The primary purpose of a minaret is "to provide a vantage point from which the call to prayer (adhan) is made," according to Wikipedia. "Minarets also function as air conditioning mechanisms: as the sun heats the dome, air is drawn in through open windows then up and out of the minaret, thereby providing natural ventilation."

    Swiss Anti-Minaret Campaign Poster

    The secret to the success of this vote is the trashy campaign waged by the Swiss weird right. According to the NYTimes:

    Campaign posters depicting a Swiss flag sprouting black, missile-shaped minarets alongside a woman shrouded in a niqab, a head-to-toe veil that shows only the eyes, starkly illustrated the determination of the right to play on deep-rooted fears that Muslim immigration would lead to an erosion of Swiss values.

    In a recent televised debate, Ulrich Schlüer, a member of Parliament from the S.V.P., said minarets were a symbol of “the political will to take power” and establish Shariah, or religious law.

    He also claimed that Switzerland already suffered from thousands of forced marriages.

    Some analysis from Al Jazeera:

    Alan Fisher, Al Jazeera’s correspondent in Bern, the Swiss capital, said: "There is concern in Switzerland undoubtedly about what is being seen as the spread of radical Islam, but the Muslim community here has always been regarded as fairly moderate.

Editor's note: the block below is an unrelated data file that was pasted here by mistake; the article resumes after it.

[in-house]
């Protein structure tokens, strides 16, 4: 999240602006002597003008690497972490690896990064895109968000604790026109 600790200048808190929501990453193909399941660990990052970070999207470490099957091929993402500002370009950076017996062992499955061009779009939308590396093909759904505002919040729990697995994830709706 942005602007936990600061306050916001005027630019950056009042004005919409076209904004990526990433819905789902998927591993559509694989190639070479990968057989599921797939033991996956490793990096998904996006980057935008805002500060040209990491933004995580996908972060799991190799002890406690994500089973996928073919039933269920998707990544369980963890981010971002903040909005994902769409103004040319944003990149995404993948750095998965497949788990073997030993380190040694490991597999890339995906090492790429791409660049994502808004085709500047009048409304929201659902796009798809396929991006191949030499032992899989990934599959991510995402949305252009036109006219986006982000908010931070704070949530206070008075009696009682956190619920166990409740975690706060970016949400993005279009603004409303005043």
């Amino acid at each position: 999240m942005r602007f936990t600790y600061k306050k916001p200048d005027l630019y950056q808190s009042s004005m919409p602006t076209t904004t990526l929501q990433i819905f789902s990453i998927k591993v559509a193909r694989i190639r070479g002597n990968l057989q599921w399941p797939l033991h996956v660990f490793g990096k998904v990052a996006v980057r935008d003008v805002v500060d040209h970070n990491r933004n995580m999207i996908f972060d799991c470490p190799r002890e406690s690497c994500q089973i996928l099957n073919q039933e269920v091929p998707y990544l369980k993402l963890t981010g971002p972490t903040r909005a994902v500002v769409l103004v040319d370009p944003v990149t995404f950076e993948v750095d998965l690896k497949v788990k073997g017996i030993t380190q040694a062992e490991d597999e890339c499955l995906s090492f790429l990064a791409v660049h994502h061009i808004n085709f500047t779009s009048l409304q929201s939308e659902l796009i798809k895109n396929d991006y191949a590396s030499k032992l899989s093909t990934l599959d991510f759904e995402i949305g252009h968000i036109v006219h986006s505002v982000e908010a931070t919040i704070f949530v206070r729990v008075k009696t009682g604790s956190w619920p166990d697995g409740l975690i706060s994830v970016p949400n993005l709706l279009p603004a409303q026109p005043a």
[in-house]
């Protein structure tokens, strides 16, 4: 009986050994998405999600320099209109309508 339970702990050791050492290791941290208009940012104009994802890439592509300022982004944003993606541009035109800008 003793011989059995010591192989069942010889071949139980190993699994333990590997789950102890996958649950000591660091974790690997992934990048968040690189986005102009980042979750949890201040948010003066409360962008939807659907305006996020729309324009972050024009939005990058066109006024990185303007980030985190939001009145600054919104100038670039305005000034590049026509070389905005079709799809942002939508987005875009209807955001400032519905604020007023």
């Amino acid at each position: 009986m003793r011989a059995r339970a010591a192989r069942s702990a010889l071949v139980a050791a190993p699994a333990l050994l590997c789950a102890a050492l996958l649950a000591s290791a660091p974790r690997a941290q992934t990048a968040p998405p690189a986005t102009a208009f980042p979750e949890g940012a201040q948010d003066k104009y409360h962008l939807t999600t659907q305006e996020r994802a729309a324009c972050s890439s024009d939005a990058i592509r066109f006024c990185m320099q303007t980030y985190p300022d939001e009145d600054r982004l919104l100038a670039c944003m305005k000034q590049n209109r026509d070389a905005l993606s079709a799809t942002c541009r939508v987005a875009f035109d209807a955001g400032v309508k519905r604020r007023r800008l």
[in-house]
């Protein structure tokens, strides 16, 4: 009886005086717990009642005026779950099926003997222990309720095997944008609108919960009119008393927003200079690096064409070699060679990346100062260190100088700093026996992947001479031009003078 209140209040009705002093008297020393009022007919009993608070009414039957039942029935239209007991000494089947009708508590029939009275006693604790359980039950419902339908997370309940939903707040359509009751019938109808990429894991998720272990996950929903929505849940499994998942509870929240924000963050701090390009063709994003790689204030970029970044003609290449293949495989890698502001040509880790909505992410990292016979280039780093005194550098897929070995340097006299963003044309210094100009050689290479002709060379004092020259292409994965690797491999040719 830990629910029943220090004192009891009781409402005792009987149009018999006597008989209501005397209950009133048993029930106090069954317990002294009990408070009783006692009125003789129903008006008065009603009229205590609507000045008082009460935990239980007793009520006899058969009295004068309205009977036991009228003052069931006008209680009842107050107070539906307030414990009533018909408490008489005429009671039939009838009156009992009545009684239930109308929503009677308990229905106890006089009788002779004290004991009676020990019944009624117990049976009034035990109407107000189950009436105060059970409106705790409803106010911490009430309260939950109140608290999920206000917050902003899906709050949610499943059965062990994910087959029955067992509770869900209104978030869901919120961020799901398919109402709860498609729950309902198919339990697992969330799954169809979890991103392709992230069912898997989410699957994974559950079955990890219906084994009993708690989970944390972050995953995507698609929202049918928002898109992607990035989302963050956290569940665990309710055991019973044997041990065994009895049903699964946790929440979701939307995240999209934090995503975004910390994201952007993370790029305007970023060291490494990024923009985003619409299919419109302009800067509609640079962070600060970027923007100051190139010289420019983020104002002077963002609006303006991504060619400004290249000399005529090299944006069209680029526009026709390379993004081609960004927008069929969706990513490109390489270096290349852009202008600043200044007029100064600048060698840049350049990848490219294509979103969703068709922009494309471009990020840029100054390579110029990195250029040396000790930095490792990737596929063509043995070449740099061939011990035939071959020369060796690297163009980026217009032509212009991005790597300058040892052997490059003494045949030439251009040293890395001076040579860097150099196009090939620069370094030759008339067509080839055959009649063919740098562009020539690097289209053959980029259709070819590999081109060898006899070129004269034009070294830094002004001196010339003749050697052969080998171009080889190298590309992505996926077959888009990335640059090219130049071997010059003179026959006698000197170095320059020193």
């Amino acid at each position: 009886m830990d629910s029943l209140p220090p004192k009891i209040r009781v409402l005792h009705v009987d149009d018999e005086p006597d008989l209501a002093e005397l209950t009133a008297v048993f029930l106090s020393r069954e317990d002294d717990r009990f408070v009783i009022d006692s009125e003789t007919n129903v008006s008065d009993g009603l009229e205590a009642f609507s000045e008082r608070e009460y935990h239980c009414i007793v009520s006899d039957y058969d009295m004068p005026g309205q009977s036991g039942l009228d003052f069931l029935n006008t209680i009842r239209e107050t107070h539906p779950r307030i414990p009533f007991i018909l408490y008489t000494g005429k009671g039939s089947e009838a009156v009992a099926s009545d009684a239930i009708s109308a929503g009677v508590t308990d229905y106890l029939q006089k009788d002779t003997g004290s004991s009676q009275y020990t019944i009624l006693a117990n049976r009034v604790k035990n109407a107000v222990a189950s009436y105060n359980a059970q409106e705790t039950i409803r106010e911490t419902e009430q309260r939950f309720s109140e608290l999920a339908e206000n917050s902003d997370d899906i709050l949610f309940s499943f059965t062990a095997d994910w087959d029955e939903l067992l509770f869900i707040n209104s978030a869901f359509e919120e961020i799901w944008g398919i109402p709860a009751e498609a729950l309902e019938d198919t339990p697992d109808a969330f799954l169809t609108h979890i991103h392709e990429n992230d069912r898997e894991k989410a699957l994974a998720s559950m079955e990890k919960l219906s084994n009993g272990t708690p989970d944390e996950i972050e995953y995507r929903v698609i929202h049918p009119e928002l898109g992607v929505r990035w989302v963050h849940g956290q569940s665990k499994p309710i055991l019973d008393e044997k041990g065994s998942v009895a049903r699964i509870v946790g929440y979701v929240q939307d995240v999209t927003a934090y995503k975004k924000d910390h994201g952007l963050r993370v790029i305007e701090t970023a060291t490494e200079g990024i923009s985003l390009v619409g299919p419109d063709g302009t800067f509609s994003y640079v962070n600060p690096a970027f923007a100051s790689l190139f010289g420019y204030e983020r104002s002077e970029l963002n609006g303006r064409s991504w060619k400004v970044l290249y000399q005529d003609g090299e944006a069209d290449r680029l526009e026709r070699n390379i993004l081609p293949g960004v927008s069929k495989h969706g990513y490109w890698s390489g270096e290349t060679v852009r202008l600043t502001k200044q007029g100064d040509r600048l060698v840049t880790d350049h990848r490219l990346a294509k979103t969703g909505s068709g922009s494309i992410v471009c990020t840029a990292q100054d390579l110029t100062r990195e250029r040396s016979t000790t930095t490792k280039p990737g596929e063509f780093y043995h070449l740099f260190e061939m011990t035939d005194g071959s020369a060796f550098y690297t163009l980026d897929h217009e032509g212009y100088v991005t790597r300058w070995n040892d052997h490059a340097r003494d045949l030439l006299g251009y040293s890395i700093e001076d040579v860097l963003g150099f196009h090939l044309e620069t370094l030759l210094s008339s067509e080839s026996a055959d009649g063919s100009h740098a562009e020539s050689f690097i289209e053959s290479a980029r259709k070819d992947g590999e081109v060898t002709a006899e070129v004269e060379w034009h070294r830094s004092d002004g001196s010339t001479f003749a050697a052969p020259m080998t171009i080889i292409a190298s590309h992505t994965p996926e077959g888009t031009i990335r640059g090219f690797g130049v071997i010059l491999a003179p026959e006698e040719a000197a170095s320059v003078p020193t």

"They were saying that they wanted to see this proposal defeated, so I’m sure it is a real shock to them that at the moment we are seeing that most of the people here have voted in favour of [the ban]."

    After the official results were known, far-right politicians celebrated, while the government sought to assure the Muslim minority that a ban on minarets was "not a rejection of the Muslim community, religion or culture".

    Eveline Widmer-Schlumpf, Switzerland’s justice minister, said the result "reflects fears among the population of Islamic fundamentalist tendencies".

    "These concerns have to be taken seriously … However, the Federal Council takes the view that a ban on the construction of new minarets is not a feasible means of countering extremist tendencies," she said.

    Farhad Afshar, who heads the Co-ordination of Islamic Organisations in Switzerland, said that "the most painful for us is not the minaret ban, but the symbol sent by this vote."